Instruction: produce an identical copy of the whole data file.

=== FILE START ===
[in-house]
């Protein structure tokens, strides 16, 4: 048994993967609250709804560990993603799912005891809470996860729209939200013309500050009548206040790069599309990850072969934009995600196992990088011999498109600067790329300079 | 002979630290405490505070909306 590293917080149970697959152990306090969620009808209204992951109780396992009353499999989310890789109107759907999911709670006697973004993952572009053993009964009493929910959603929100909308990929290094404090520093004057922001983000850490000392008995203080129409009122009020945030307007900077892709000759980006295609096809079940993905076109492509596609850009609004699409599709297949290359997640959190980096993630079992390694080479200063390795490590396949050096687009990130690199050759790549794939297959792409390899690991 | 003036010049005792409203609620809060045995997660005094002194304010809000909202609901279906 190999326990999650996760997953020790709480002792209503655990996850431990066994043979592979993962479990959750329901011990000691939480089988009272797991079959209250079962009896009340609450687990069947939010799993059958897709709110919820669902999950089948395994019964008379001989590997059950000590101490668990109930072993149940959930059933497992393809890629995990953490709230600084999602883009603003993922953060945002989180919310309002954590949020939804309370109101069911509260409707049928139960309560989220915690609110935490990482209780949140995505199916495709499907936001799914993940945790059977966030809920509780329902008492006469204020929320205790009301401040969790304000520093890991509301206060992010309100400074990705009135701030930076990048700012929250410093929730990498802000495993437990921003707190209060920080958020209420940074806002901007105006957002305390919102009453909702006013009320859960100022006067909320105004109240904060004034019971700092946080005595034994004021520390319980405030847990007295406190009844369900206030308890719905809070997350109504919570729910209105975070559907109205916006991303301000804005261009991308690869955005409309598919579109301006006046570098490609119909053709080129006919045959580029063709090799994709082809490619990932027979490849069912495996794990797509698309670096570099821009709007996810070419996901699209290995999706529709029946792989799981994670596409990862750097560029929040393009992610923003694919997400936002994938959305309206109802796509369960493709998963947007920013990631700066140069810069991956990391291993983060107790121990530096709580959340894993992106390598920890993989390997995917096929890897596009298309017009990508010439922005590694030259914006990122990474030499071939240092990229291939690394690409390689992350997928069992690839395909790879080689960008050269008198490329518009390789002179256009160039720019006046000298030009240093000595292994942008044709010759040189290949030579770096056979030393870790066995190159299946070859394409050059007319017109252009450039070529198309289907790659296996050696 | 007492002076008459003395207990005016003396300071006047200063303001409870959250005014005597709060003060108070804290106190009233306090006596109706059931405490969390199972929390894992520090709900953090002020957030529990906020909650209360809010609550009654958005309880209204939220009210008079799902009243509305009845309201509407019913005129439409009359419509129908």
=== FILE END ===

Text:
[in-house]
């Protein structure tokens, strides 16, 4: 048994993967609250709804560990993603799912005891809470996860729209939200013309500050009548206040790069599309990850072969934009995600196992990088011999498109600067790329300079 | 002979630290405490505070909306 590293917080149970697959152990306090969620009808209204992951109780396992009353499999989310890789109107759907999911709670006697973004993952572009053993009964009493929910959603929100909308990929290094404090520093004057922001983000850490000392008995203080129409009122009020945030307007900077892709000759980006295609096809079940993905076109492509596609850009609004699409599709297949290359997640959190980096993630079992390694080479200063390795490590396949050096687009990130690199050759790549794939297959792409390899690991 | 003036010049005792409203609620809060045995997660005094002194304010809000909202609901279906 190999326990999650996760997953020790709480002792209503655990996850431990066994043979592979993962479990959750329901011990000691939480089988009272797991079959209250079962009896009340609450687990069947939010799993059958897709709110919820669902999950089948395994019964008379001989590997059950000590101490668990109930072993149940959930059933497992393809890629995990953490709230600084999602883009603003993922953060945002989180919310309002954590949020939804309370109101069911509260409707049928139960309560989220915690609110935490990482209780949140995505199916495709499907936001799914993940945790059977966030809920509780329902008492006469204020929320205790009301401040969790304000520093890991509301206060992010309100400074990705009135701030930076990048700012929250410093929730990498802000495993437990921003707190209060920080958020209420940074806002901007105006957002305390919102009453909702006013009320859960100022006067909320105004109240904060004034019971700092946080005595034994004021520390319980405030847990007295406190009844369900206030308890719905809070997350109504919570729910209105975070559907109205916006991303301000804005261009991308690869955005409309598919579109301006006046570098490609119909053709080129006919045959580029063709090799994709082809490619990932027979490849069912495996794990797509698309670096570099821009709007996810070419996901699209290995999706529709029946792989799981994670596409990862750097560029929040393009992610923003694919997400936002994938959305309206109802796509369960493709998963947007920013990631700066140069810069991956990391291993983060107790121990530096709580959340894993992106390598920890993989390997995917096929890897596009298309017009990508010439922005590694030259914006990122990474030499071939240092990229291939690394690409390689992350997928069992690839395909790879080689960008050269008198490329518009390789002179256009160039720019006046000298030009240093000595292994942008044709010759040189290949030579770096056979030393870790066995190159299946070859394409050059007319017109252009450039070529198309289907790659296996050696 | 007492002076008459003395207990005016003396300071006047200063303001409870959250005014005597709060003060108070804290106190009233306090006596109706059931405490969390199972929390894992520090709900953090002020957030529990906020909650209360809010609550009654958005309880209204939220009210008079799902009243509305009845309201509407019913005129439409009359419509129908």